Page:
The Torah provides no detail or explanation as to what this "desecration" entails.  The gemara (Yoma 86a), without precisely defining the term "chillul Hashem," does provide some examples.  This discussion arises in the context of the issue of "chilukei kappara," the means by which one achieves atonement for various categories of transgressions (a topic that appears in several contexts in Chazal).  The gemara presents a scale reflecting a certain hierarchy of sins.  It emerges from the presentation in this gemara that chillul Hashem occupies the most stringent level and is punishable by the most severe punishment.  The gemara then says:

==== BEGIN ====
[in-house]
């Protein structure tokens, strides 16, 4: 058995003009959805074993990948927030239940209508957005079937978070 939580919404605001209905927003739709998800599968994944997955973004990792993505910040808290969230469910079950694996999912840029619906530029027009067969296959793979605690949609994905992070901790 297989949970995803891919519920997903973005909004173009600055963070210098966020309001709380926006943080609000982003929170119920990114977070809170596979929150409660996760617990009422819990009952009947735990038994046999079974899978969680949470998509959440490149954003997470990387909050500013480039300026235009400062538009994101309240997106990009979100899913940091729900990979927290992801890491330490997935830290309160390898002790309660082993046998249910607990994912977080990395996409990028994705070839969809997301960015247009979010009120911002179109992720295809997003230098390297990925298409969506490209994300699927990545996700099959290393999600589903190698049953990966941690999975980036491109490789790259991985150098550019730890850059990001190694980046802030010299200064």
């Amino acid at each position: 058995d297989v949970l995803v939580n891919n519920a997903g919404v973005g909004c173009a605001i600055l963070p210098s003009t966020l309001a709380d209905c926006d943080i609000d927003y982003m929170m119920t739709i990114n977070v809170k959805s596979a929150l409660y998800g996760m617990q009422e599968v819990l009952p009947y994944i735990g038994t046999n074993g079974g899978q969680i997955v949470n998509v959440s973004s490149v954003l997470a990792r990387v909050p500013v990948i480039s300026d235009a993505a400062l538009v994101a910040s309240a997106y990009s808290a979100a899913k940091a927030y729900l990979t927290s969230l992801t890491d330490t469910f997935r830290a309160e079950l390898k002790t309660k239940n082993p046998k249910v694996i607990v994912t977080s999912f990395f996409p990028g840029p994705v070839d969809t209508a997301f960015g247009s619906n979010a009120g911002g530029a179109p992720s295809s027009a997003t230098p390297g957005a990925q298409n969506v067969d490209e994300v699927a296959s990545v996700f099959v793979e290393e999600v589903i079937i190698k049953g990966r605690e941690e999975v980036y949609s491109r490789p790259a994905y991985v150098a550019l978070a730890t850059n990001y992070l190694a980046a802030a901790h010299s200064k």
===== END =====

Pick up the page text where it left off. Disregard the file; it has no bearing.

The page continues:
What is an example of chillul Hashem?

Rav said, "If one such as I were to take meat from the butcher and not pay immediately."

Abayei said, "This applies only in a place where [storekeepers] do not charge [on credit, and instead all customers pay at the counter].  However, in places where they do charge [on credit], there is no concern."

Rabbi Yochanan said, "If one such as I were to walk four cubits without Torah or tefillin."

Yitzchak of the school of Rabbi Yanai said, "Anyone whose friends are embarrassed because of his bad reputation."

Rav Nachman Bar Yitzchak said, "Such as one about whom people say, 'May his Creator forgive him for his actions.'"